JOURNAL ARTICLE

Modulation of pulsatile gonadotropin secretion by testosterone in man

A M Matsumoto, W J Bremner
Journal of Clinical Endocrinology and Metabolism 1984, 58 (4): 609-14
6421864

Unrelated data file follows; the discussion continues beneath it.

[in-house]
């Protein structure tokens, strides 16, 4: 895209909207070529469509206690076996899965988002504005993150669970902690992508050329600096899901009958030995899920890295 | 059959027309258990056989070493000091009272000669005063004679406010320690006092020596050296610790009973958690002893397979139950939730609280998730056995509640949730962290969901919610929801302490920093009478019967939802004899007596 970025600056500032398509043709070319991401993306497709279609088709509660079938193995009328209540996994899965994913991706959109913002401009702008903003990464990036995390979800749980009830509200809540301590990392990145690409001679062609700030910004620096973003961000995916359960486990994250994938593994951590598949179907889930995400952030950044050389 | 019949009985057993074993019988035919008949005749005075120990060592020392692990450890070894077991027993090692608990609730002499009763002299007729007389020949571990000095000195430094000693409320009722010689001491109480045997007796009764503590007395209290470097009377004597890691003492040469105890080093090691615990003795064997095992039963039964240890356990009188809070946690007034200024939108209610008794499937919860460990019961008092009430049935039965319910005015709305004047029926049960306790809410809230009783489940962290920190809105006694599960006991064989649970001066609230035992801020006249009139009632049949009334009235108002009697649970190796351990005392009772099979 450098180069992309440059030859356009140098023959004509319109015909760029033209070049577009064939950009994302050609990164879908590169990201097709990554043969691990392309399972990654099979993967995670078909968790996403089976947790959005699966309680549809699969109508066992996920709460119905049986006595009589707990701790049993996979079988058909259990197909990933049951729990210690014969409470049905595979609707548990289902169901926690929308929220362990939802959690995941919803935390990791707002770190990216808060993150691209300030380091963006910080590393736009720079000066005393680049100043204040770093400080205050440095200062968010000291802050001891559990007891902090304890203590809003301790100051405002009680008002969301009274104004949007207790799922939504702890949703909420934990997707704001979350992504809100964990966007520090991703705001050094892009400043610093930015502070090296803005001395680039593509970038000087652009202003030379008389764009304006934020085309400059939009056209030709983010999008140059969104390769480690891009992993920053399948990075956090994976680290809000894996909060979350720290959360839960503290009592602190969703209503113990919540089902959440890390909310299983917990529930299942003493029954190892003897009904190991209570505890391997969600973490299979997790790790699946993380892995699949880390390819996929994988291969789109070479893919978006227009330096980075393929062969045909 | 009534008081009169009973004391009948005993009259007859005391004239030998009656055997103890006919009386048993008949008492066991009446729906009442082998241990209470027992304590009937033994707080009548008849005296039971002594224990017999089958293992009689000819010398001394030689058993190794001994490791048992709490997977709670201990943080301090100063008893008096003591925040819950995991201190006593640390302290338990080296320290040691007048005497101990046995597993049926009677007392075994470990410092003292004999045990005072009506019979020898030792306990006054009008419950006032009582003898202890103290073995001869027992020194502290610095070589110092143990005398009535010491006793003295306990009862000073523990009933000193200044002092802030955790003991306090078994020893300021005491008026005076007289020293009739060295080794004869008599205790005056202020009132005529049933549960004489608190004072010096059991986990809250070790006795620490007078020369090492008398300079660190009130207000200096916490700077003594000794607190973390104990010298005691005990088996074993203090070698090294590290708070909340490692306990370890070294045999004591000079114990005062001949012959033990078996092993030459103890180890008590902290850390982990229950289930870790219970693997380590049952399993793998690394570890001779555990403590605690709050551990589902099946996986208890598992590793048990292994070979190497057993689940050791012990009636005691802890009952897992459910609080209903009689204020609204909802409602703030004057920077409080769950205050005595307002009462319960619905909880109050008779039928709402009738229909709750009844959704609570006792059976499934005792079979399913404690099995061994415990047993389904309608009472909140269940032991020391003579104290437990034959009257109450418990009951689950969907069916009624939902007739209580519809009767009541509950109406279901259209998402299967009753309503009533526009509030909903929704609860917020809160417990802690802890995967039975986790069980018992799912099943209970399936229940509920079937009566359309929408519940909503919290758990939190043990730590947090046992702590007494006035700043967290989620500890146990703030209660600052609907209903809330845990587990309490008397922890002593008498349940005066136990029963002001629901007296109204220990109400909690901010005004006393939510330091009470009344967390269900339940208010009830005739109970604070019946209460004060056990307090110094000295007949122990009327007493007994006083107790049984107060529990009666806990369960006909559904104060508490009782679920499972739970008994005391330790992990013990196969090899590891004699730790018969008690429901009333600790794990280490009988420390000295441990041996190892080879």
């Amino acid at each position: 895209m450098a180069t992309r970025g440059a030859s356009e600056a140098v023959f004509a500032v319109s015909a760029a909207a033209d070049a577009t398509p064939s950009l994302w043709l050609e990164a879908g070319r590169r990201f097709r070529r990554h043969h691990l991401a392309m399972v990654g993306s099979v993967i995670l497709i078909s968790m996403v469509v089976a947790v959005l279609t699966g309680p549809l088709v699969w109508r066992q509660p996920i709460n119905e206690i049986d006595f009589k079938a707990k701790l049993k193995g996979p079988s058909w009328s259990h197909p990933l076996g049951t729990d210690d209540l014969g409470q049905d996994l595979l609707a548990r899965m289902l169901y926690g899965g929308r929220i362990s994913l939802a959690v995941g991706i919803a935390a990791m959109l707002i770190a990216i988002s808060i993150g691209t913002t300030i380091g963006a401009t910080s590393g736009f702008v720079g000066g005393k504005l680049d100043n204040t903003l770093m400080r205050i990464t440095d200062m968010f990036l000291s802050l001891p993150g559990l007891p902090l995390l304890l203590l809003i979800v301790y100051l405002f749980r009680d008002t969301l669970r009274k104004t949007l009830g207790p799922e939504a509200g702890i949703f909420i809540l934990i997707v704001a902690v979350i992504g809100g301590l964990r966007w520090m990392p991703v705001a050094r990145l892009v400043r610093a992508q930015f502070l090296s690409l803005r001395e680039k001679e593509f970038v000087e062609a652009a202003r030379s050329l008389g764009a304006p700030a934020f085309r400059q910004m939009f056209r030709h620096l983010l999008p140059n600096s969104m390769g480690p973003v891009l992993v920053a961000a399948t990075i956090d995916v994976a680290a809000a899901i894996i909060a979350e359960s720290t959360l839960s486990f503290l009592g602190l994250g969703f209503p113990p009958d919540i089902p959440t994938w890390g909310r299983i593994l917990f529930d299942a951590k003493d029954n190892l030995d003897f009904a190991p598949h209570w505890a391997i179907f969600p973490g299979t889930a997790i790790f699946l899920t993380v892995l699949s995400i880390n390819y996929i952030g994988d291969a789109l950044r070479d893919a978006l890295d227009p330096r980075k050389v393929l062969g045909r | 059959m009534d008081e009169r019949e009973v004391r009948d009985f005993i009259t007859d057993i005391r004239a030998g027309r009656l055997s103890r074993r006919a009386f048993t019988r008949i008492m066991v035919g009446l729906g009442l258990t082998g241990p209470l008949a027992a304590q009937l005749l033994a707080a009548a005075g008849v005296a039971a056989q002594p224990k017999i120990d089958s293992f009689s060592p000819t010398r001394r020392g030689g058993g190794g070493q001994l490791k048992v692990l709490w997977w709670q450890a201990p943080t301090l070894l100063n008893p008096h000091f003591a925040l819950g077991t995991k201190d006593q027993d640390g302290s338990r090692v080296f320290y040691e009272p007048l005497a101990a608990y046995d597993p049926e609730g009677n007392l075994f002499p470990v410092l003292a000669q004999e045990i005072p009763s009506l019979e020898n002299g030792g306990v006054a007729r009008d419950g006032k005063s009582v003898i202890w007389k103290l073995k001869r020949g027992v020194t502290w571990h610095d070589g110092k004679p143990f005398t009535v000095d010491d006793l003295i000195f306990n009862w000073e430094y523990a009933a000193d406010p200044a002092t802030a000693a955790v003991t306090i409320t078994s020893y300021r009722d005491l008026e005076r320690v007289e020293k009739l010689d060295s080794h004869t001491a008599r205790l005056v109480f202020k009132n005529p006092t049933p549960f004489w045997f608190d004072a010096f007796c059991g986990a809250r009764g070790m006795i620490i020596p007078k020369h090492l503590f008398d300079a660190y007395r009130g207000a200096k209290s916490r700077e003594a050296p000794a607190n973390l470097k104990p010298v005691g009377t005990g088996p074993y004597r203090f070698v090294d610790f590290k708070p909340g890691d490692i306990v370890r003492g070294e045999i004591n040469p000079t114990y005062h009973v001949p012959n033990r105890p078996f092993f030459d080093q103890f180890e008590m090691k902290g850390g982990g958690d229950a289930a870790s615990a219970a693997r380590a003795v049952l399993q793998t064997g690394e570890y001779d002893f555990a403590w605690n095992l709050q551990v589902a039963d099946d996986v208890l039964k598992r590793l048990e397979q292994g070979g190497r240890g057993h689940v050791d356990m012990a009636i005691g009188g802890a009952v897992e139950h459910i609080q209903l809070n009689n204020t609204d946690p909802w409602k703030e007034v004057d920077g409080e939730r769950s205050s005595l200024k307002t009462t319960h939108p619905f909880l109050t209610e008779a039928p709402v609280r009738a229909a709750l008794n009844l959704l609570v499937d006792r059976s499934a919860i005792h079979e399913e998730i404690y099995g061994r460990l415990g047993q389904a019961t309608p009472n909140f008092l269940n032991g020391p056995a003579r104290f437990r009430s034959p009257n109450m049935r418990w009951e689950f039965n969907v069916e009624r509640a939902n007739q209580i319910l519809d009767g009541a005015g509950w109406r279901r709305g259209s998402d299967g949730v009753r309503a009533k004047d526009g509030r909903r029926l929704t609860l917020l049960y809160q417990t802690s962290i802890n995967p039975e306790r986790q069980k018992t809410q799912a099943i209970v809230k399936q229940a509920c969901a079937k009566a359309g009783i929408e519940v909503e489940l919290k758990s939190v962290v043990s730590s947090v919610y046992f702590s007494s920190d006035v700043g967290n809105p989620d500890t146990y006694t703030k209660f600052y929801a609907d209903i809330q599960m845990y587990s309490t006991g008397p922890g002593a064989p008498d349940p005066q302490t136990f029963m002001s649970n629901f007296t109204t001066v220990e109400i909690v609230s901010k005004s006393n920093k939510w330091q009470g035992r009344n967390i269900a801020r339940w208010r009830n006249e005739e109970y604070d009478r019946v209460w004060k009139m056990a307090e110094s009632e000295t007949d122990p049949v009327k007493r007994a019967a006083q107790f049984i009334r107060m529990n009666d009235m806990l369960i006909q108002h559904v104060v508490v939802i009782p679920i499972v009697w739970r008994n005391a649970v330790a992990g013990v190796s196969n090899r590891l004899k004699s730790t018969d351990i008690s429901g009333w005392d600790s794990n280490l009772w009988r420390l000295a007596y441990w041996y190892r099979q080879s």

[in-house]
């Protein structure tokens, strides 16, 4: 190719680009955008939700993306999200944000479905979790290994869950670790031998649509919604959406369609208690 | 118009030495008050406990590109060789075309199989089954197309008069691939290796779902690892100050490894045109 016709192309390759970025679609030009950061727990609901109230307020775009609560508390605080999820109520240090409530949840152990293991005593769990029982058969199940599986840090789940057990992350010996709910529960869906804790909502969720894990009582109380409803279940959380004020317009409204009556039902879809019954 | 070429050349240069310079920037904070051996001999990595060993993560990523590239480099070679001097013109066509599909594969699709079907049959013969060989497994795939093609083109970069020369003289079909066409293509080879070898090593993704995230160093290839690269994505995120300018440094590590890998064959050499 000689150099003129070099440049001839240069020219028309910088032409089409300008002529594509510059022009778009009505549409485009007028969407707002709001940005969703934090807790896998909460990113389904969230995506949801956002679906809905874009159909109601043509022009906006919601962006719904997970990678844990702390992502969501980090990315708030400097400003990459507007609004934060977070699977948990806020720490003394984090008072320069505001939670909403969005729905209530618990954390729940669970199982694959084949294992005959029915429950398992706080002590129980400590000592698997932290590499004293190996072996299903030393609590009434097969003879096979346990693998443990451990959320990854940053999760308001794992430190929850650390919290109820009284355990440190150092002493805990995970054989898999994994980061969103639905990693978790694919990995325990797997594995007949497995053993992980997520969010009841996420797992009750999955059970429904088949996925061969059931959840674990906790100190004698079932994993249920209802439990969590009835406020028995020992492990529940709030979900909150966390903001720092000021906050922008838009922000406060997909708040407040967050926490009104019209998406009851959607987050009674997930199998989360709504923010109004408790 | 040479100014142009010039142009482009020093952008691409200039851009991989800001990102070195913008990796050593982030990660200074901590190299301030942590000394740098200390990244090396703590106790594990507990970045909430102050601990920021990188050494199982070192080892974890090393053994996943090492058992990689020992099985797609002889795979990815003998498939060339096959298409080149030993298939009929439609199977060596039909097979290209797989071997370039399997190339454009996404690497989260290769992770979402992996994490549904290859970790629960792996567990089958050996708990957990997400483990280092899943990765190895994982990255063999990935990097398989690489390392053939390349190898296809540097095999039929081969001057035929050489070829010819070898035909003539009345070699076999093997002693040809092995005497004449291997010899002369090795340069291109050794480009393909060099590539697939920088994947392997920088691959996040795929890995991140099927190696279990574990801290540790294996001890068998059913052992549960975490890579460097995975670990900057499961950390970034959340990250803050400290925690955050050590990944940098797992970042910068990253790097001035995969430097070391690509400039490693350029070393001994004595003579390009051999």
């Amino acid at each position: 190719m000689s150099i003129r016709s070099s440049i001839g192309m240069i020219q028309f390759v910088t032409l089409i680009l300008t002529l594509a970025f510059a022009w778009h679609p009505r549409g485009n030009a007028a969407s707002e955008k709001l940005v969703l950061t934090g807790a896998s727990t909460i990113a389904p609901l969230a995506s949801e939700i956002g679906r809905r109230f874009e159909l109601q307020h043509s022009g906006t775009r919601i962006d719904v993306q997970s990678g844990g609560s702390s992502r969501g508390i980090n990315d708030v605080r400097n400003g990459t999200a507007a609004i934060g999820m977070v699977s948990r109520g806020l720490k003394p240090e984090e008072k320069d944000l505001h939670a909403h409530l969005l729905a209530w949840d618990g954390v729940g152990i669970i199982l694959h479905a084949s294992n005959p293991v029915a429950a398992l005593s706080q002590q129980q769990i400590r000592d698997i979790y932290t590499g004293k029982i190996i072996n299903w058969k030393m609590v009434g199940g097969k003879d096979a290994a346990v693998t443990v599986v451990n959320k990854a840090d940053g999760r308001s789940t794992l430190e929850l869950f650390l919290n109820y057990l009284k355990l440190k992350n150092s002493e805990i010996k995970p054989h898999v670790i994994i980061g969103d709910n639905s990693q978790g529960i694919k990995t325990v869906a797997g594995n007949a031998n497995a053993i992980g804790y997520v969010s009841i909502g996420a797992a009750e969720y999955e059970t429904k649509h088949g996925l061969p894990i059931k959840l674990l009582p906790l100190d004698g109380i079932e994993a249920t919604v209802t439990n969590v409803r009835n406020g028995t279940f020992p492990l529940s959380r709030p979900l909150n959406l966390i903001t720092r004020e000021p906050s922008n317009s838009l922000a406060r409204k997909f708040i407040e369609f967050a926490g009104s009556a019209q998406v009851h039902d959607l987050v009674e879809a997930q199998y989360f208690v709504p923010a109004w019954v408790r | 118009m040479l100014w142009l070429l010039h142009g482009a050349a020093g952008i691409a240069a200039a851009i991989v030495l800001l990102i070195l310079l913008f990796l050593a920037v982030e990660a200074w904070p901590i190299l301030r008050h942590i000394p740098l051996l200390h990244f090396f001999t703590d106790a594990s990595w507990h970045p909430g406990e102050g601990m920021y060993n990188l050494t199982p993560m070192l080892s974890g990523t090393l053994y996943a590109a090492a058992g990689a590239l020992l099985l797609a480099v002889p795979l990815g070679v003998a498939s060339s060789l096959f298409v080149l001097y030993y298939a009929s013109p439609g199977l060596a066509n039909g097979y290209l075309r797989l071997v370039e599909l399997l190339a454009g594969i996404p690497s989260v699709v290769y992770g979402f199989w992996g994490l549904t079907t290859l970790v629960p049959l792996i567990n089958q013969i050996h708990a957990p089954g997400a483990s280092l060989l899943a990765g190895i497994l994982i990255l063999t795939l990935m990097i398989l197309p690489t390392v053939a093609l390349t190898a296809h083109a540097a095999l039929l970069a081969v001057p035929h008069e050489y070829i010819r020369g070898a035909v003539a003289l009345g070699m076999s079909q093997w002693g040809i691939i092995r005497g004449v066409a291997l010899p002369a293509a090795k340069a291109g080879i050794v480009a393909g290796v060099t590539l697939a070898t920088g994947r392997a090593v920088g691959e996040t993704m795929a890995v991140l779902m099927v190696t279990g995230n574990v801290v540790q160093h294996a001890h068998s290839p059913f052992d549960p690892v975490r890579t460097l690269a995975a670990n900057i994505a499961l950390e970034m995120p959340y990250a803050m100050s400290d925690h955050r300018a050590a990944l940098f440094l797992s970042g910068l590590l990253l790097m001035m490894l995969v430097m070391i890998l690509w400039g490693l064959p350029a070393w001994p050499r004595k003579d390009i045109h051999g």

In experimental animals, primary testicular deficiency leads to increased LH pulse frequency. Pulsatile FSH secretion has not been well characterized in any species. To determine the effect of testosterone (T) on the pattern of pulsatile gonadotropin secretion in man, we performed frequent blood-sampling studies in six normal men and six men with primary hypogonadism. All primary hypogonadal men were studied 6-8 weeks after stopping T replacement therapy. Five of the six hypogonadal men were restudied 6-8 weeks after treatment with T enanthate (200 mg, im, every 2 weeks; sampling in this group was 2 weeks after their last T injection). Blood sampling was done at 10-min intervals for 12 h in all subjects, and the pattern of episodic LH and FSH secretion was determined. Normal men had a serum T level of 6.3 +/- 0.3 ng/ml (mean +/- SEM), a LH level of 34 +/- 3 ng/ml, and a LH pulse pattern characterized by low frequency (7.6 +/- 0.7 pulses/12 h) and low amplitude (16 +/- 1 ng/ml). Compared to normal men, primary hypogonadal men had a significantly lower T level (2.9 +/- 0.4 ng/ml) and significantly higher LH pulse frequency (13.0 +/- 1.3 pulses/12 h), amplitude (51 +/- 7 ng/ml), and mean level (222 +/- 26 ng/ml). Reinstitution of T replacement therapy in hypogonadal men resulted in a significant increase in the T level (4.7 +/- 0.5 ng/ml) and significant decreases in LH pulse frequency (7.2 +/- 1.6 pulses/12 h) and amplitude (41 +/- 5 ng/ml) as well as mean LH level (75 +/- 15 ng/ml). FSH levels fluctuated in a distinctly pulsatile pattern in all three groups. Differences in pulsatile FSH secretion between primary hypogonadal men before and during T therapy and normal men paralleled those in pulsatile LH secretion in both frequency and amplitude. These results demonstrate that in man 1) diminished T negative feedback results in high frequency (circhoral), high amplitude LH and FSH pulses; 2) T replacement decreased LH and FSH pulse frequency and amplitude as well as mean levels; and 3) the decreased LH and FSH pulse frequency with T treatment implies that T or a metabolite of T acts on the central nervous system to slow the hypothalamic LHRH pulse generator.

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